Paul North’s The Yield: Kafka’s Atheological Reformation is one of the few books to have analyzed Kafka’s so-called Zürau Aphorisms, a collection of short texts from 1917–1918. North reads these notations as “reflections” in the tradition of ontological philosophy, “thoughts” in the style of Blaise Pascal’s Pensées, or a theoretical treatise. By referring to Kafka’s notations as “thoughts before” they are tamed, North suggests that they must be distinguished from all literary forms and that their “real story” cannot be reduced to a specific genre or mode of representation, let alone an epoch in the history of literature. This review is an attempt to respond to North from precisely this point of view: the perspective of literary criticism. It suggests that Kafka’s notations might indeed be part of a longer tradition of aphorisms, a genre that has often been conceived as a philosophical form of writing.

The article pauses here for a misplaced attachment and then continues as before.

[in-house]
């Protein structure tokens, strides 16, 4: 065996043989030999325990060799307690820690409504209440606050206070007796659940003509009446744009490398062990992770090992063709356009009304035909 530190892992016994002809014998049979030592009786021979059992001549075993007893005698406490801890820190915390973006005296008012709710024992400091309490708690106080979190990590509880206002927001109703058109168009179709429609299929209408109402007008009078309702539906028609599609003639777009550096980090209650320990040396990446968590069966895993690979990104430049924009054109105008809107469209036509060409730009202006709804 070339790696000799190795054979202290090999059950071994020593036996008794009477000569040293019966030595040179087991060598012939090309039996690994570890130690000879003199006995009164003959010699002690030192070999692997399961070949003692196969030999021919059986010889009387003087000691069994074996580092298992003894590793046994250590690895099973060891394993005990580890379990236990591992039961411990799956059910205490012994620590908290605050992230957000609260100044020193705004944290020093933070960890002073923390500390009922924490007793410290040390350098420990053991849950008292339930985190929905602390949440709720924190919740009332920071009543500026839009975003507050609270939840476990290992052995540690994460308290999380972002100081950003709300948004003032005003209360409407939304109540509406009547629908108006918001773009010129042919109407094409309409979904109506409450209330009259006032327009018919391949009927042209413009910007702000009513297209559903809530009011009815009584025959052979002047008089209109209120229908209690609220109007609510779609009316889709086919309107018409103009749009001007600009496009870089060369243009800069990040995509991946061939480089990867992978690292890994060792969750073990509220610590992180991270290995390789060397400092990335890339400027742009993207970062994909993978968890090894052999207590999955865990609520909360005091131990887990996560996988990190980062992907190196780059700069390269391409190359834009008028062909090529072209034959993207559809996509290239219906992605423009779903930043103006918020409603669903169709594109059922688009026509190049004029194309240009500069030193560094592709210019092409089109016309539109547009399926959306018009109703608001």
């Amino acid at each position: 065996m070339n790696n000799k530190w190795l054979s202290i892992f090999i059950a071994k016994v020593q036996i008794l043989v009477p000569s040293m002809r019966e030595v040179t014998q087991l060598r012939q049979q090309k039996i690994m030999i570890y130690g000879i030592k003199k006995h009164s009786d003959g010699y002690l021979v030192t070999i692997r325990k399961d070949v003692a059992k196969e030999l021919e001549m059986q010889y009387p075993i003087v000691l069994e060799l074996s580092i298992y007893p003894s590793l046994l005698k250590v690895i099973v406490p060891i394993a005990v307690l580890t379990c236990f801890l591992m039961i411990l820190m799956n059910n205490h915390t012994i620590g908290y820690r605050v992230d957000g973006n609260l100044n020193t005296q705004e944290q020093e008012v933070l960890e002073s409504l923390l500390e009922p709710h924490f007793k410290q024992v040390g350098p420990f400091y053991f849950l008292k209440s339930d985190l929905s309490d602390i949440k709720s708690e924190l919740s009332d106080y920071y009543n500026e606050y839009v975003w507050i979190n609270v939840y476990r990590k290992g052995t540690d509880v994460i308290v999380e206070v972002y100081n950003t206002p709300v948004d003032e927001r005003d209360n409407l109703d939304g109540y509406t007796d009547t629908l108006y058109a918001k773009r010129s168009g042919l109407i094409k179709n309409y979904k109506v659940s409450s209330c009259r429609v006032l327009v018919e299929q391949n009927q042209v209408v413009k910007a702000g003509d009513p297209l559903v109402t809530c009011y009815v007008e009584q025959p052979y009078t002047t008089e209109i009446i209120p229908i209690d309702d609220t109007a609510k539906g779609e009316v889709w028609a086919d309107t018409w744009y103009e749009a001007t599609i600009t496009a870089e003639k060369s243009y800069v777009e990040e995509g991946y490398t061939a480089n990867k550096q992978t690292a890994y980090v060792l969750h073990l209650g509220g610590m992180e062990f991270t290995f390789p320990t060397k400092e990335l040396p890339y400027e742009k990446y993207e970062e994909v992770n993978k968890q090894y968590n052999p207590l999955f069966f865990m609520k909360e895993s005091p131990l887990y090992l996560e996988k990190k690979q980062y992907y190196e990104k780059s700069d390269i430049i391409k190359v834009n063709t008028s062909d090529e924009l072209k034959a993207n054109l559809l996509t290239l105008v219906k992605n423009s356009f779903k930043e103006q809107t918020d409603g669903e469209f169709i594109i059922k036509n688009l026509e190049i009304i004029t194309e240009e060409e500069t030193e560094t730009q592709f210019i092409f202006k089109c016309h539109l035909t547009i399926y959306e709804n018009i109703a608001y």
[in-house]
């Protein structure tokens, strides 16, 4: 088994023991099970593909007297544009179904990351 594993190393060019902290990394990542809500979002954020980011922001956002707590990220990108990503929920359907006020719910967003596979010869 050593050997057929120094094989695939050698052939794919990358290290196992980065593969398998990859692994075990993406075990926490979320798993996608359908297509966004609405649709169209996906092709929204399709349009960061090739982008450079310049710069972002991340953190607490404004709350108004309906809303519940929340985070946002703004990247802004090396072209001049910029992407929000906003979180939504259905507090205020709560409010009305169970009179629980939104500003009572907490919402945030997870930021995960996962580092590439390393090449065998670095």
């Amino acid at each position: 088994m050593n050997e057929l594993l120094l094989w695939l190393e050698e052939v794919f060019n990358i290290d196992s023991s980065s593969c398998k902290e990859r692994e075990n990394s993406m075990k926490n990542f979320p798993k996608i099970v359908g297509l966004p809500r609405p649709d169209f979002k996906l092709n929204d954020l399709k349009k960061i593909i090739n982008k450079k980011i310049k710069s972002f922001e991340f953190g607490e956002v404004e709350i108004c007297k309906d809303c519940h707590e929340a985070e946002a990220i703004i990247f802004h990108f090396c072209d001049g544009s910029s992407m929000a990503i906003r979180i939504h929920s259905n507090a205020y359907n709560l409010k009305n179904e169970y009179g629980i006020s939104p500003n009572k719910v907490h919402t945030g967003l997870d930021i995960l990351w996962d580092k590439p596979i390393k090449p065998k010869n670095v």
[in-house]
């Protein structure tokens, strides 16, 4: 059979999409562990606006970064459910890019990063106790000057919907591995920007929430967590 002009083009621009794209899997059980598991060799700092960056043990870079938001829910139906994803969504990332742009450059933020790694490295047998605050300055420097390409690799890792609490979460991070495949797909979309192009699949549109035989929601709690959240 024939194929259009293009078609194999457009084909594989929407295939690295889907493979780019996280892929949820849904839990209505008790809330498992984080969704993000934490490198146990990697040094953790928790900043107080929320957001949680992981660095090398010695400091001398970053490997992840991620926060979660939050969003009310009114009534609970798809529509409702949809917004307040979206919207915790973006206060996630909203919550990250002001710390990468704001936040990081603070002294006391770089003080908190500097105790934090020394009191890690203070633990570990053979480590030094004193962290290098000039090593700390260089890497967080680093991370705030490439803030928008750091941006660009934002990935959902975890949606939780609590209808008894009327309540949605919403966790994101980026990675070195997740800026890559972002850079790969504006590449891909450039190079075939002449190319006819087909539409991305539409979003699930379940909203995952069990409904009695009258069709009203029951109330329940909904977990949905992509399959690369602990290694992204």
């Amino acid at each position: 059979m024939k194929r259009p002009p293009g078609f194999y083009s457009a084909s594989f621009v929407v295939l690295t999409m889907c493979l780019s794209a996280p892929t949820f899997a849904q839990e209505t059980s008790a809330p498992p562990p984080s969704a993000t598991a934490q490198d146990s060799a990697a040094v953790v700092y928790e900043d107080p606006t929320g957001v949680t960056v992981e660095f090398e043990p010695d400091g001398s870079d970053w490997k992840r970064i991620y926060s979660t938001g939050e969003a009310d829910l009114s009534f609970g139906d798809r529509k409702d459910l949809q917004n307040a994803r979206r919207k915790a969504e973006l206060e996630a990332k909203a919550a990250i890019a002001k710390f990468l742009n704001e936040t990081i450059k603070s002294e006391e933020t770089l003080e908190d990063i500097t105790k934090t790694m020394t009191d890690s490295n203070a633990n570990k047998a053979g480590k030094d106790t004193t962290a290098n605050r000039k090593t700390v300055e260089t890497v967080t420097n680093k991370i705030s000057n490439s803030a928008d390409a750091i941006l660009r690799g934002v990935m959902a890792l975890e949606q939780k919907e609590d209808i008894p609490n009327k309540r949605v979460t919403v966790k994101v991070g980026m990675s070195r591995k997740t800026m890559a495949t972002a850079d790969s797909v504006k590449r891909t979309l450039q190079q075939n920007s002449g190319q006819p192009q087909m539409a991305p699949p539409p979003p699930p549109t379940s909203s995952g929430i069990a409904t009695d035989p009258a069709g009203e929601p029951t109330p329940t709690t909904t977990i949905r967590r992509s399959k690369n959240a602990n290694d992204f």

Literature as Thought and Thought as Literature: Paul North’s The Yield: Kafka’s Atheological Reformation
Oliver Simons is professor of Germanic languages at Columbia University and previously taught at Harvard University. His first book, Raumgeschichten: Topographien der Moderne in Philosophie, Wissenschaft und Literatur, a comparative study of spatial concepts in literature and thought around 1900, appeared in 2007. Other publications include Literaturtheorien zur Einführung (2009), The Oxford Handbook of Carl Schmitt (coedited with Jens Meierhenrich ), and Kafkas Institutionen (coedited with Arne Höcker ).
Oliver Simons; Literature as Thought and Thought as Literature: Paul North’s The Yield: Kafka’s Atheological Reformation. boundary 2 1 February 2020; 47 (1): 239–250. doi: https://doi.org/10.1215/01903659-7999593
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